“[Toronto Star's] Doolittle and Donovan basically repeated an old-age practice of marking certain people out as weird, threatening ‘others’, using subtle foreignness as a kind of shorthand for that not-so-subtle Canadian xenophobia. It’s irresponsible, it’s stupid, and they should do what they can to fix their mistake.”
“The Premier has previously said she dislikes gambling, but now, staring down an $11.9-billion deficit, she contends that personal qualms must be put aside in the pursuit of cash for the treasury.”
Kathleen Wynne has spent most of her political career putting “personal qualms aside” — why stop now?
While Andrea Horwath calls for an end to the Liberals’ class war games: “I would rather spend our time trying to find jobs for young people and get them into the work force sooner, than hitch our hopes on getting them to gamble so we can get more revenues into the province.”
NOW’s Susan G. Cole deftly confronts absurd idea that electing a lesbian leader absolves Liberals of all accountability or, worse, that somehow Wynne’s sexual orientation cancels out years of her own crass political calculations and hyper-partisanship actively opposing progressives as a prominent member of McGuinty’s inner circle (while Toronto Star’s Martin Regg Cohn argues for the Liberals here).
You can be sure Hudak is going to concentrate on Wynne’s ‘do as I say, not as I do’ hypocrisy after this same strategy has resulted in election victories for both Harper and Ford versus similarly discredited opponents.
Justin Trudeau to Sun News: when Libs wrap themselves in the flag and hide behind veterans it isn’t wrong because shut up.
Co-founder of War Child charity — and Ontario Liberal leadership hopeful — compares the heat of parliamentary debate with the horror of “war zones” in a bid to justify his party’s shameful abuse of prorogation.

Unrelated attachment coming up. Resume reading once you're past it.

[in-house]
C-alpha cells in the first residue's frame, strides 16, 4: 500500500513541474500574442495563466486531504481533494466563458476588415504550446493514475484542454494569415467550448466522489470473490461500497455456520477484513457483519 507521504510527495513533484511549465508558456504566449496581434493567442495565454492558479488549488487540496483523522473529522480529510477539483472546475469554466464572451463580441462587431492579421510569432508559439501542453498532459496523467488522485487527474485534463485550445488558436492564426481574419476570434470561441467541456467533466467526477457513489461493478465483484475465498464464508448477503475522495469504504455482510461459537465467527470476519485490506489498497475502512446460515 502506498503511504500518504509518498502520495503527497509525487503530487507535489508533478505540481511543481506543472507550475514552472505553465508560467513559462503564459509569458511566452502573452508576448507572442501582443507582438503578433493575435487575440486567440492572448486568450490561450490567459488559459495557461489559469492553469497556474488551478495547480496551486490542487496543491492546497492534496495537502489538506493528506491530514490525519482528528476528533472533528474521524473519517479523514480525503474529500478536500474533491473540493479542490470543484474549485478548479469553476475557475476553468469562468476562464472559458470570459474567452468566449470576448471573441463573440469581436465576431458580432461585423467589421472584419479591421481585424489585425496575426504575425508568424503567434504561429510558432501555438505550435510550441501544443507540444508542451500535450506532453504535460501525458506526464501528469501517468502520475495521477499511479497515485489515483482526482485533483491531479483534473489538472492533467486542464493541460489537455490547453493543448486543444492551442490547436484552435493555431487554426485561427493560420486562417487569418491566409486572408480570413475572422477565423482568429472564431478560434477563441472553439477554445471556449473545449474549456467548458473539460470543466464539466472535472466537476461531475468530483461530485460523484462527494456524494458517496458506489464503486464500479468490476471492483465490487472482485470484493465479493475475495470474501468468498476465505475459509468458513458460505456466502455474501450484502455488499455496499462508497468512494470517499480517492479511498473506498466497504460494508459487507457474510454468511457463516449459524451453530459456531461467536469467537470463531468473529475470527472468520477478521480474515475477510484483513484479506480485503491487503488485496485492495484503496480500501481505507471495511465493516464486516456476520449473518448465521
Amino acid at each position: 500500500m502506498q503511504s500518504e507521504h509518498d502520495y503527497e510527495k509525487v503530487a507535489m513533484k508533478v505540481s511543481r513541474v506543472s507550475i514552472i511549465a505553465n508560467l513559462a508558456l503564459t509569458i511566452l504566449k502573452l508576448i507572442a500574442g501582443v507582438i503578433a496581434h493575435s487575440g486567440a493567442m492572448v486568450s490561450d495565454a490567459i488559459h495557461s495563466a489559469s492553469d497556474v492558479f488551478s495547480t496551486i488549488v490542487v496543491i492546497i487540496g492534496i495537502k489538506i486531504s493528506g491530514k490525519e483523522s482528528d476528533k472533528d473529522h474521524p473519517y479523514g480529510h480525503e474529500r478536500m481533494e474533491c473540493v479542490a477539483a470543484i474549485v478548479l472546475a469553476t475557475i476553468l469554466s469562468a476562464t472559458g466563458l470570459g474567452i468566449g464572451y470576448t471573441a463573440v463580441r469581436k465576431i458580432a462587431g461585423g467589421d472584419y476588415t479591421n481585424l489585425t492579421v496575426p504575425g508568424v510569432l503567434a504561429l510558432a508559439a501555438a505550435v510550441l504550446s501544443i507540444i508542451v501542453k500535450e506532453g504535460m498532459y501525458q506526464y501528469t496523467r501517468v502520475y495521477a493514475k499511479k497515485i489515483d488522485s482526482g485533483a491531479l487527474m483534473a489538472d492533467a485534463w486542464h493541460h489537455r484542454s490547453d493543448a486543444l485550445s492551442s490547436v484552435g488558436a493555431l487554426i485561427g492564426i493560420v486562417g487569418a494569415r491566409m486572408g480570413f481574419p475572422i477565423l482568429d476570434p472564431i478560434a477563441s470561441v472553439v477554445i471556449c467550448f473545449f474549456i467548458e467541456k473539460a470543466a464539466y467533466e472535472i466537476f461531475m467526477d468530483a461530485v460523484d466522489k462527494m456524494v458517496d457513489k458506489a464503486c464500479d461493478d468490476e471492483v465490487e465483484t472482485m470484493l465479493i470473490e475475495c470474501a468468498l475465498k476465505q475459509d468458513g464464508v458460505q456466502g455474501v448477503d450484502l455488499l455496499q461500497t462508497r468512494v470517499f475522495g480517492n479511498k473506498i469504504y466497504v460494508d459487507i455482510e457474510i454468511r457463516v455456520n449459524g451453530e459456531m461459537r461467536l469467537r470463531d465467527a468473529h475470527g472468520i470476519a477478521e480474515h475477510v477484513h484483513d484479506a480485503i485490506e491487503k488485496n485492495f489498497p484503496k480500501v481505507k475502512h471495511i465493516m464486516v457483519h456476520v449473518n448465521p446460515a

“I can tell you as someone who has worked in war zones around the world it was getting to be a very uncomfortable place, the legislature,” Hoskins said Tuesday, defending McGuinty’s decision to prorogue as he launched his campaign to replace the outgoing premier.
“There was some pretty substantial verbal missiles being fired back and forth.
During the course of the battle to establish LGBTQ support groups such as GSAs in Catholic schools,both of us continually called on the governing Liberals to enforce their existing policy – PPM 145 – that explicitly mandates Boards across Ontario to support students that wish to form GSAs or like groups.Time and time again the Ministry and the governing Liberals refused to enforce this policy and repeatedly devolved responsibility down to the Boards. We both made many requests to meet with the Ministry and again, were met with silence. All while this was going on, youth who continued to step up and challenge their Boards to do their duty and to support them had their struggles silenced by the unsupportive Ministry of Education that did have the tools in place to support the youth via policy (ex/ PPM 145) but refused to use them. Silence from above further marginalizing and silencing LGBTQ youth who were already being bullied in the hallways and by their administrators as they sought to break the silence around their struggles.
With the emergence of Bill 13, we saw the Liberals coalesce numerous pre-existing policies and enshrine them in a Bill as if they were new measures to support youth in schools province wide. Again though,they resisted the inclusion of language that would specifically give students naming rights over the LGBTQ support groups that they sought to form. This specific amendment was only won through political pressure from the NDP, including Pride’s other grand marshal Cheri DiNovo, who proposed and stood solidly in support of language that supported the rights of LGBTQ youth to name their groups GSAs if they so desired. Once again, the Liberals were willing to continue the silence around the struggles of LGBTQ youth in Catholic schools who wished to form GSAs and deny them their right to self-identify as they saw fit.